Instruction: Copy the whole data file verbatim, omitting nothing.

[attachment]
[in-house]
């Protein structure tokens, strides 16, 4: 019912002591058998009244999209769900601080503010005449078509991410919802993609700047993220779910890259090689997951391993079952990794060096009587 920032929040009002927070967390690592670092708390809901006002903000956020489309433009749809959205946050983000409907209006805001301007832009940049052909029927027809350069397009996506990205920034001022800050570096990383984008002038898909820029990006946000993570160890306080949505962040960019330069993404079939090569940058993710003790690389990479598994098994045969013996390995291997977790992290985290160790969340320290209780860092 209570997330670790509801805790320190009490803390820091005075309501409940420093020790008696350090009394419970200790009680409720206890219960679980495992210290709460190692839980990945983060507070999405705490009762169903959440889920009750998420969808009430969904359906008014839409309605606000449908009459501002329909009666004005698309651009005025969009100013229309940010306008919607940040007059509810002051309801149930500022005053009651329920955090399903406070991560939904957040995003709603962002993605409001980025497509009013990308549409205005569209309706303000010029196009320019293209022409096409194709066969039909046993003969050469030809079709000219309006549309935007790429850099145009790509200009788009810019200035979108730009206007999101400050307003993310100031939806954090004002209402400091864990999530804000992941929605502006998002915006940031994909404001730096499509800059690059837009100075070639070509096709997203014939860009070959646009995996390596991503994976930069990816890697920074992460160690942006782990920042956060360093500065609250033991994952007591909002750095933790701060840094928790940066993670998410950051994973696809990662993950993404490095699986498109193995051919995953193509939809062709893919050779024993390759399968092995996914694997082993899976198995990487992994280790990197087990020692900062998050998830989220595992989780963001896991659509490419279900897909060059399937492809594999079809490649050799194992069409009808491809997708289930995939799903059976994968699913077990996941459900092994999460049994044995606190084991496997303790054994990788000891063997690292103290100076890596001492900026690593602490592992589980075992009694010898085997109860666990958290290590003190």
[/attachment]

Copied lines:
[in-house]
């Protein structure tokens, strides 16, 4: 019912002591058998009244999209769900601080503010005449078509991410919802993609700047993220779910890259090689997951391993079952990794060096009587 920032929040009002927070967390690592670092708390809901006002903000956020489309433009749809959205946050983000409907209006805001301007832009940049052909029927027809350069397009996506990205920034001022800050570096990383984008002038898909820029990006946000993570160890306080949505962040960019330069993404079939090569940058993710003790690389990479598994098994045969013996390995291997977790992290985290160790969340320290209780860092 209570997330670790509801805790320190009490803390820091005075309501409940420093020790008696350090009394419970200790009680409720206890219960679980495992210290709460190692839980990945983060507070999405705490009762169903959440889920009750998420969808009430969904359906008014839409309605606000449908009459501002329909009666004005698309651009005025969009100013229309940010306008919607940040007059509810002051309801149930500022005053009651329920955090399903406070991560939904957040995003709603962002993605409001980025497509009013990308549409205005569209309706303000010029196009320019293209022409096409194709066969039909046993003969050469030809079709000219309006549309935007790429850099145009790509200009788009810019200035979108730009206007999101400050307003993310100031939806954090004002209402400091864990999530804000992941929605502006998002915006940031994909404001730096499509800059690059837009100075070639070509096709997203014939860009070959646009995996390596991503994976930069990816890697920074992460160690942006782990920042956060360093500065609250033991994952007591909002750095933790701060840094928790940066993670998410950051994973696809990662993950993404490095699986498109193995051919995953193509939809062709893919050779024993390759399968092995996914694997082993899976198995990487992994280790990197087990020692900062998050998830989220595992989780963001896991659509490419279900897909060059399937492809594999079809490649050799194992069409009808491809997708289930995939799903059976994968699913077990996941459900092994999460049994044995606190084991496997303790054994990788000891063997690292103290100076890596001492900026690593602490592992589980075992009694010898085997109860666990958290290590003190």